Banks acknowledged that there has been a sea change in the industry since she was modeling the first time. She was rejected by six agencies before signing a modeling contract, and even then, was always bigger than most of the other young ladies.

She said she was “25 pounds heavier than the average model” when she was tapped to be one of the original Victoria’s Secret Angels in 1995, but still walked the runway for the brand for a decade. The company has been criticized soundly for being blind to today’s movement toward body positivity and Banks believes Victoria’s Secret needs to change in order to survive. “It’s not just being about being altruistic,” she said, “it’s a business. And pivoting is necessary.”

She said she feels like “I had some influence” on the marked shift in the industry to embrace women of all sizes and shapes. Her “America’s Next Top Model” brought “modeling to the masses” and expanded what had been a “narrow definition of beauty,” she said. The influence of social media has helped as well.

By coming out of retirement, Banks, who has re-branded her model self as BanX, said she feels like a “beauty crusader,” adding that modeling today “knows no size and no age.”

When she stepped aside in 2005, she said she felt she had to “leave before they kicked me out,” but her return is part of her mission for inclusivity and “putting my face where my mouth was.”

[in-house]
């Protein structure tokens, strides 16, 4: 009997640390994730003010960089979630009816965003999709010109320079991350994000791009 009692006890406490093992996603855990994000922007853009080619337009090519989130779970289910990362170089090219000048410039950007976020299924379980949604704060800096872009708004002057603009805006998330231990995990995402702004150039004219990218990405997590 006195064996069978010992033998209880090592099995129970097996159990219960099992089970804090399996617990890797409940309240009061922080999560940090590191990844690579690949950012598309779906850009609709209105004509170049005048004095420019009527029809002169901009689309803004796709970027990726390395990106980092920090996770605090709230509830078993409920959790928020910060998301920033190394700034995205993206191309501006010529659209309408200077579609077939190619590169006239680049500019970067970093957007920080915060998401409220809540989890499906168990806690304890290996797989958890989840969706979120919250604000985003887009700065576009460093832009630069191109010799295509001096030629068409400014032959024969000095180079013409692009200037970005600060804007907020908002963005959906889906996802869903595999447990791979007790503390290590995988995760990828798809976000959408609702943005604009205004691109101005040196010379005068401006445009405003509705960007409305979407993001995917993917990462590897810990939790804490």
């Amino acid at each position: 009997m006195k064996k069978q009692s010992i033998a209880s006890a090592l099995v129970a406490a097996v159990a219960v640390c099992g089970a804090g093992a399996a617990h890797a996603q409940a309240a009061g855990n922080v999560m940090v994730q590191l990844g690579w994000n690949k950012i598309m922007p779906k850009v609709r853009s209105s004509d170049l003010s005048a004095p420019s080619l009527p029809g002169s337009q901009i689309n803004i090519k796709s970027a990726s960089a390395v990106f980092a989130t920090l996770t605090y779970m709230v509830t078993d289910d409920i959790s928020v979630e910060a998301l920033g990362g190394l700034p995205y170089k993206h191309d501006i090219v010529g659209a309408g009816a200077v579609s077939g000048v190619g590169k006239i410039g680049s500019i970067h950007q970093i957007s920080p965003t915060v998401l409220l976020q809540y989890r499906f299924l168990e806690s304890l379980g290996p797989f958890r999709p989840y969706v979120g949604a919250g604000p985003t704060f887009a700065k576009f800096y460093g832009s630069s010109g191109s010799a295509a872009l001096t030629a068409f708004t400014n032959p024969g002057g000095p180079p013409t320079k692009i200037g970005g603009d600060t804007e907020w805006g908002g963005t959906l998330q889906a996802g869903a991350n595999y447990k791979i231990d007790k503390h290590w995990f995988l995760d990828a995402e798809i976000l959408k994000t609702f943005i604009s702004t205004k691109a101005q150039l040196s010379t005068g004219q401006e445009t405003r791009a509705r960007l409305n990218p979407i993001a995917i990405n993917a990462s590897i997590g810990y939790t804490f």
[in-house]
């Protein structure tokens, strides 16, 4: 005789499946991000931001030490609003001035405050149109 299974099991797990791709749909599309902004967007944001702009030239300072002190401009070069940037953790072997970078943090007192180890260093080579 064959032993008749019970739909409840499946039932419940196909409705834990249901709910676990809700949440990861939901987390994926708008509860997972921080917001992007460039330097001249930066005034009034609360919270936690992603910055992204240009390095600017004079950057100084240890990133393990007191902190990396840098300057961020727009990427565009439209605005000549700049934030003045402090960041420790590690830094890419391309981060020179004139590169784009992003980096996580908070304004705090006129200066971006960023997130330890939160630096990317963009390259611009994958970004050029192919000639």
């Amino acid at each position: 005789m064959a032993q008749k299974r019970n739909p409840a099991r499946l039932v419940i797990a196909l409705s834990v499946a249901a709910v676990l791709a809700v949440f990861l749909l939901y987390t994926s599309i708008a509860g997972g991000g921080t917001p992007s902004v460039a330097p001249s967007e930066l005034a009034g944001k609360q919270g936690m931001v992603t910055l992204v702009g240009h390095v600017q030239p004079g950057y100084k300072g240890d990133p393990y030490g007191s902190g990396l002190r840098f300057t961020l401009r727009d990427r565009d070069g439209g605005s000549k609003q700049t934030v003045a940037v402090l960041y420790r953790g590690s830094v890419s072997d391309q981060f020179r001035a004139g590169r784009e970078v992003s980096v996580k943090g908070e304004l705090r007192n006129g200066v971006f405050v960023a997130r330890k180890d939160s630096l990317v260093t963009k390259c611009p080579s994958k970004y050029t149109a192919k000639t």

With all the different irons she has in the fire, what does she love the most? Banks said teaching and creating content.

She believes she cut her teeth on “America’s Next Top Model” where she essentially served as a teacher for the contestants helping them learn the “art and science” of the industry. And for the past three years, she’s honed those skills at Stanford, which is “the most gratifying thing I’ve ever done,” she said. “To be able to help in some way is super humbling.”

She thought that with Modelland taking up so much of her time, she wouldn’t be able to teach at Stanford for a fourth year, but a friend convinced her otherwise. “He told me that these students get so much from what I do, and I do, too, so I have to make it work. So I agreed to do it again.”

She also loves creating content, whether that’s a photo shoot, television show or the experiences she’s creating at Modelland. “Modeling is not the most comfortable thing,” she said. “You’re cold, you’re hot, but to see the photos afterward is worth it.”

With such a varied résumé, is there anything left on Banks’ bucket list?

“Modelland is what’s on my bucket list,” she said. She used Disneyland as an example, saying that while older people remember founder Walt Disney, most of the young people who visit the park have no idea who he was — or even care. They only want to enjoy “the happiest place on earth.”

And that’s what she’s hoping to achieve with Modelland.

“When I’m no longer here, I want young people to come to Modelland and not know who Tyra Banks was. I want to mean nothing to that kid and everything to their grandparents,” she said. “That’s my dream.”